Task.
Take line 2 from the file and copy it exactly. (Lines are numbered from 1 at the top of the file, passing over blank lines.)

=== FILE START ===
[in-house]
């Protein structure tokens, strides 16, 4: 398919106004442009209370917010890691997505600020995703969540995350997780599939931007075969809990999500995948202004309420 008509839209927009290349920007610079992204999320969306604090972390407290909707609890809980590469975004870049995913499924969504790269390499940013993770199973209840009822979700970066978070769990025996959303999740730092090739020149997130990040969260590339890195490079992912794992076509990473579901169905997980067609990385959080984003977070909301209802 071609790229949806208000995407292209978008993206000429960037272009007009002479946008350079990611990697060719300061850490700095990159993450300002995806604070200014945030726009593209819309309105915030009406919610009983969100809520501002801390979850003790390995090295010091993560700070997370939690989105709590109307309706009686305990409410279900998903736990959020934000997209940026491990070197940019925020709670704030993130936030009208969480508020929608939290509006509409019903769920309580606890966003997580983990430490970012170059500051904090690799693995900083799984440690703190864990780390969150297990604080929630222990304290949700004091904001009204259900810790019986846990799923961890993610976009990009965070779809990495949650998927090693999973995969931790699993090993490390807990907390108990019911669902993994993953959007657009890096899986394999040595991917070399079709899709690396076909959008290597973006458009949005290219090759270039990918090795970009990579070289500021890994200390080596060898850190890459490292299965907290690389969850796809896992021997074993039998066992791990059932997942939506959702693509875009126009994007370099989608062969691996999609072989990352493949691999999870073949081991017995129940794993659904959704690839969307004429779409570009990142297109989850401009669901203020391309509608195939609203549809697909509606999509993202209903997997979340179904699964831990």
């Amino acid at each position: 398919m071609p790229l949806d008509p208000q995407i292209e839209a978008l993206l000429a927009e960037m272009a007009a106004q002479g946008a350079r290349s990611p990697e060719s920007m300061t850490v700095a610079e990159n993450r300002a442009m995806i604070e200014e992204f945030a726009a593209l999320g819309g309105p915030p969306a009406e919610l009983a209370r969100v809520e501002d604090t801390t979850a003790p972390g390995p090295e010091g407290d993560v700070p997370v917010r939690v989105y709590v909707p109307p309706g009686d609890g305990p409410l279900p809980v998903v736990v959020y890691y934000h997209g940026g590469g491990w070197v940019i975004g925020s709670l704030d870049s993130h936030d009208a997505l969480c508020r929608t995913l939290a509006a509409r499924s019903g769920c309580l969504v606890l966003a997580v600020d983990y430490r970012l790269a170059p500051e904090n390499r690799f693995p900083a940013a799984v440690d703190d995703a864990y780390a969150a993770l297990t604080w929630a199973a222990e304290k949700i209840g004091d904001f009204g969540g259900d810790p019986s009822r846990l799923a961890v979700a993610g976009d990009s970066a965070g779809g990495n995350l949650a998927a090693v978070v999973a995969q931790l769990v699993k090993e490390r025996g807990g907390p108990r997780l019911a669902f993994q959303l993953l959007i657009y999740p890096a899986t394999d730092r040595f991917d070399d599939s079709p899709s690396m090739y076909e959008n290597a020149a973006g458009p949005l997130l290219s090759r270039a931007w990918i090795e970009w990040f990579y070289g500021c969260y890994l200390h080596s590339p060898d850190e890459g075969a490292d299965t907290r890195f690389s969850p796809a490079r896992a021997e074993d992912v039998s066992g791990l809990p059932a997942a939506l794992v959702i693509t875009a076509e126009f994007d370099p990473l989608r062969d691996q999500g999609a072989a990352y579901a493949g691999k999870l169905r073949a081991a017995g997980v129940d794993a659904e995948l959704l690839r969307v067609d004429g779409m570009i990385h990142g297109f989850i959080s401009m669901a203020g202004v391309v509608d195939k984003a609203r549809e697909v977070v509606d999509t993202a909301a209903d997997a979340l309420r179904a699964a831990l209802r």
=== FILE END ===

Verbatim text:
């Protein structure tokens, strides 16, 4: 398919106004442009209370917010890691997505600020995703969540995350997780599939931007075969809990999500995948202004309420 008509839209927009290349920007610079992204999320969306604090972390407290909707609890809980590469975004870049995913499924969504790269390499940013993770199973209840009822979700970066978070769990025996959303999740730092090739020149997130990040969260590339890195490079992912794992076509990473579901169905997980067609990385959080984003977070909301209802 071609790229949806208000995407292209978008993206000429960037272009007009002479946008350079990611990697060719300061850490700095990159993450300002995806604070200014945030726009593209819309309105915030009406919610009983969100809520501002801390979850003790390995090295010091993560700070997370939690989105709590109307309706009686305990409410279900998903736990959020934000997209940026491990070197940019925020709670704030993130936030009208969480508020929608939290509006509409019903769920309580606890966003997580983990430490970012170059500051904090690799693995900083799984440690703190864990780390969150297990604080929630222990304290949700004091904001009204259900810790019986846990799923961890993610976009990009965070779809990495949650998927090693999973995969931790699993090993490390807990907390108990019911669902993994993953959007657009890096899986394999040595991917070399079709899709690396076909959008290597973006458009949005290219090759270039990918090795970009990579070289500021890994200390080596060898850190890459490292299965907290690389969850796809896992021997074993039998066992791990059932997942939506959702693509875009126009994007370099989608062969691996999609072989990352493949691999999870073949081991017995129940794993659904959704690839969307004429779409570009990142297109989850401009669901203020391309509608195939609203549809697909509606999509993202209903997997979340179904699964831990």